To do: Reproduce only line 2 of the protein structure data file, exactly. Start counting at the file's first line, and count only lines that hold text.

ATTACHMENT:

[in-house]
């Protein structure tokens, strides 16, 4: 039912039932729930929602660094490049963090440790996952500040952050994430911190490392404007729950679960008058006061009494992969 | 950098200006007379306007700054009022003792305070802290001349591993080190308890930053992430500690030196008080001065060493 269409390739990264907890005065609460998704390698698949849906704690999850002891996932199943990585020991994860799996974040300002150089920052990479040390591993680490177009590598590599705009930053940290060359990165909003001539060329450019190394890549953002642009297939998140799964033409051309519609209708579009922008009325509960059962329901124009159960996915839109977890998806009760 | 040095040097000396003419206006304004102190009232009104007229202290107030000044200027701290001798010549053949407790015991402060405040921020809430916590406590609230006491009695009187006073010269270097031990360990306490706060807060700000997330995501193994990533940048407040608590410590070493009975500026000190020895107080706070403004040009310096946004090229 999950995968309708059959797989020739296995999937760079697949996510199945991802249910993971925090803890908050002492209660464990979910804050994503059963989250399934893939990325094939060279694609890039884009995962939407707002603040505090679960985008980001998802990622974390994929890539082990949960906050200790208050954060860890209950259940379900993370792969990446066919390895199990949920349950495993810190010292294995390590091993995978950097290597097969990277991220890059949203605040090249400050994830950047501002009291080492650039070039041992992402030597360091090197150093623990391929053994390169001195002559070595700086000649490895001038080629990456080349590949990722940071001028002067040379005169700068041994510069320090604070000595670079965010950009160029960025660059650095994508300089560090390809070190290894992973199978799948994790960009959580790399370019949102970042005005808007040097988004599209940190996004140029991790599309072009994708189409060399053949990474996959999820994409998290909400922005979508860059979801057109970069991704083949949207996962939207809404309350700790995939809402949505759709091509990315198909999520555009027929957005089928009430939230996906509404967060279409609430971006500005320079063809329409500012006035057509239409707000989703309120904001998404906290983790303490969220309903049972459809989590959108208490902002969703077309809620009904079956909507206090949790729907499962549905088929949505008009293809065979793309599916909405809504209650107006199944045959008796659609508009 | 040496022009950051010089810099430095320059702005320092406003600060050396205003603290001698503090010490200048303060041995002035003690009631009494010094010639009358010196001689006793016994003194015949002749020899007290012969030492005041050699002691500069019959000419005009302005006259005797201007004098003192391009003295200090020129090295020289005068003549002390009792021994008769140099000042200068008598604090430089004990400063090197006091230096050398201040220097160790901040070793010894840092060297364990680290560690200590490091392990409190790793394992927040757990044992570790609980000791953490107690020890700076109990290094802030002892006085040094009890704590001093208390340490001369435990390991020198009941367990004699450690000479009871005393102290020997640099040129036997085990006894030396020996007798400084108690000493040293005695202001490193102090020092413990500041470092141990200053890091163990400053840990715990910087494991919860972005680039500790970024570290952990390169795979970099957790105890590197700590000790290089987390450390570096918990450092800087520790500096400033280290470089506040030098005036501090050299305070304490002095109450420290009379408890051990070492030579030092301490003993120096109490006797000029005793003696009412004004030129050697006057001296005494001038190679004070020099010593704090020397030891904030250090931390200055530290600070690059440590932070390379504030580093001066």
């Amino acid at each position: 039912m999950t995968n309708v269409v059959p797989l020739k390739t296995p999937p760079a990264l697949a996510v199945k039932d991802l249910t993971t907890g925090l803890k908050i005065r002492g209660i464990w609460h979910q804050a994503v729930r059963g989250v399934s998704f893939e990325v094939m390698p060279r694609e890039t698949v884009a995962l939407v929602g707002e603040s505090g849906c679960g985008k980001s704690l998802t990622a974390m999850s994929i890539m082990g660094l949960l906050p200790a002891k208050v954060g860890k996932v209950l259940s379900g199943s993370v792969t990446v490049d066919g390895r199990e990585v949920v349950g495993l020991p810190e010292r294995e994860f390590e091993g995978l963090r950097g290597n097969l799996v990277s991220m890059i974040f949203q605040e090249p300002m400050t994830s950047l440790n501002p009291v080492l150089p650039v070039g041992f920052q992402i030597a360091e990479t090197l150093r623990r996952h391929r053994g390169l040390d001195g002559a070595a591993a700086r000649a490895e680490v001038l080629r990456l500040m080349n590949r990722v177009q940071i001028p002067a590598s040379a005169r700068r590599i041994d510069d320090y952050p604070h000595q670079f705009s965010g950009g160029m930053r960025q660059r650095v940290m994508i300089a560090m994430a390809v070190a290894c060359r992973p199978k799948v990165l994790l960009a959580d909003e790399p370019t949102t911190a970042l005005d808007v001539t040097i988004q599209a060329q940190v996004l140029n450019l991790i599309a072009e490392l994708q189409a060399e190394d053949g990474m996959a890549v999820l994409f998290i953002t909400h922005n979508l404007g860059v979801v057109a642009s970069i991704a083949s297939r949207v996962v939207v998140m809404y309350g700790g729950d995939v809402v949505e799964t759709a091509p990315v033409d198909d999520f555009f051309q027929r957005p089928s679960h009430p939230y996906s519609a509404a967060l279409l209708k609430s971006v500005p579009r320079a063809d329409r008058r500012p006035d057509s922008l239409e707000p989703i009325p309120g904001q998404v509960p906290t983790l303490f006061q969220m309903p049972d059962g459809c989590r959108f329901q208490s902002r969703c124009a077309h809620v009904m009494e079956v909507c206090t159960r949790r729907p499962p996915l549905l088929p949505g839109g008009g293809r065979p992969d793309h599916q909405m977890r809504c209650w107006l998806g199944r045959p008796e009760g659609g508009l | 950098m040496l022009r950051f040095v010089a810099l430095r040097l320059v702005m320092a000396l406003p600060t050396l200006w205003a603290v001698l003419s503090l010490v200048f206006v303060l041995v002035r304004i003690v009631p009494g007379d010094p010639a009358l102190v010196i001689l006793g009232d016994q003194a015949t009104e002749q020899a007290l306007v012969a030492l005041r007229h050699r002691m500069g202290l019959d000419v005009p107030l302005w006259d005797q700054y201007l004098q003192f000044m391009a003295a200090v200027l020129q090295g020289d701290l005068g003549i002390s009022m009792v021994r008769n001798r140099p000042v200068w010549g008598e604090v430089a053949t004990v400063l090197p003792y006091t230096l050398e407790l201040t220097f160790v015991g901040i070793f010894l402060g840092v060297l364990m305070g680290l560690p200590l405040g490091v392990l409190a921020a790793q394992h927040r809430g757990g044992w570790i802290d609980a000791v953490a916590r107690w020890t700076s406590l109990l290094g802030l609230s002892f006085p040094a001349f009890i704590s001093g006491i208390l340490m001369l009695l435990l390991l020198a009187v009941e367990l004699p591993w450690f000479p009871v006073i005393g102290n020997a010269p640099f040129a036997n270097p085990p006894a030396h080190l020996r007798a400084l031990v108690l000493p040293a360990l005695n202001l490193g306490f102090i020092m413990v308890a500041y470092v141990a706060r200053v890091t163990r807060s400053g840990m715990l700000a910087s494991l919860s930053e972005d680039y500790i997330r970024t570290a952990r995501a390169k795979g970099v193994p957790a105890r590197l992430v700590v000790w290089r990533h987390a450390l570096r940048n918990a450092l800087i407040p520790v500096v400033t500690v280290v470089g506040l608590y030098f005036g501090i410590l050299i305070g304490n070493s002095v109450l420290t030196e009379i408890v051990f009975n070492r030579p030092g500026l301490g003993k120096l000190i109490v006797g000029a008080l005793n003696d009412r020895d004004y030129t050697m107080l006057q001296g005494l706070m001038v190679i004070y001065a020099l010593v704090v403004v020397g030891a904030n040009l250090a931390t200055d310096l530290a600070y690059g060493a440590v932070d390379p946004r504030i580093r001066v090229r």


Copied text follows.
């Protein structure tokens, strides 16, 4: 039912039932729930929602660094490049963090440790996952500040952050994430911190490392404007729950679960008058006061009494992969 | 950098200006007379306007700054009022003792305070802290001349591993080190308890930053992430500690030196008080001065060493 269409390739990264907890005065609460998704390698698949849906704690999850002891996932199943990585020991994860799996974040300002150089920052990479040390591993680490177009590598590599705009930053940290060359990165909003001539060329450019190394890549953002642009297939998140799964033409051309519609209708579009922008009325509960059962329901124009159960996915839109977890998806009760 | 040095040097000396003419206006304004102190009232009104007229202290107030000044200027701290001798010549053949407790015991402060405040921020809430916590406590609230006491009695009187006073010269270097031990360990306490706060807060700000997330995501193994990533940048407040608590410590070493009975500026000190020895107080706070403004040009310096946004090229 999950995968309708059959797989020739296995999937760079697949996510199945991802249910993971925090803890908050002492209660464990979910804050994503059963989250399934893939990325094939060279694609890039884009995962939407707002603040505090679960985008980001998802990622974390994929890539082990949960906050200790208050954060860890209950259940379900993370792969990446066919390895199990949920349950495993810190010292294995390590091993995978950097290597097969990277991220890059949203605040090249400050994830950047501002009291080492650039070039041992992402030597360091090197150093623990391929053994390169001195002559070595700086000649490895001038080629990456080349590949990722940071001028002067040379005169700068041994510069320090604070000595670079965010950009160029960025660059650095994508300089560090390809070190290894992973199978799948994790960009959580790399370019949102970042005005808007040097988004599209940190996004140029991790599309072009994708189409060399053949990474996959999820994409998290909400922005979508860059979801057109970069991704083949949207996962939207809404309350700790995939809402949505759709091509990315198909999520555009027929957005089928009430939230996906509404967060279409609430971006500005320079063809329409500012006035057509239409707000989703309120904001998404906290983790303490969220309903049972459809989590959108208490902002969703077309809620009904079956909507206090949790729907499962549905088929949505008009293809065979793309599916909405809504209650107006199944045959008796659609508009 | 040496022009950051010089810099430095320059702005320092406003600060050396205003603290001698503090010490200048303060041995002035003690009631009494010094010639009358010196001689006793016994003194015949002749020899007290012969030492005041050699002691500069019959000419005009302005006259005797201007004098003192391009003295200090020129090295020289005068003549002390009792021994008769140099000042200068008598604090430089004990400063090197006091230096050398201040220097160790901040070793010894840092060297364990680290560690200590490091392990409190790793394992927040757990044992570790609980000791953490107690020890700076109990290094802030002892006085040094009890704590001093208390340490001369435990390991020198009941367990004699450690000479009871005393102290020997640099040129036997085990006894030396020996007798400084108690000493040293005695202001490193102090020092413990500041470092141990200053890091163990400053840990715990910087494991919860972005680039500790970024570290952990390169795979970099957790105890590197700590000790290089987390450390570096918990450092800087520790500096400033280290470089506040030098005036501090050299305070304490002095109450420290009379408890051990070492030579030092301490003993120096109490006797000029005793003696009412004004030129050697006057001296005494001038190679004070020099010593704090020397030891904030250090931390200055530290600070690059440590932070390379504030580093001066």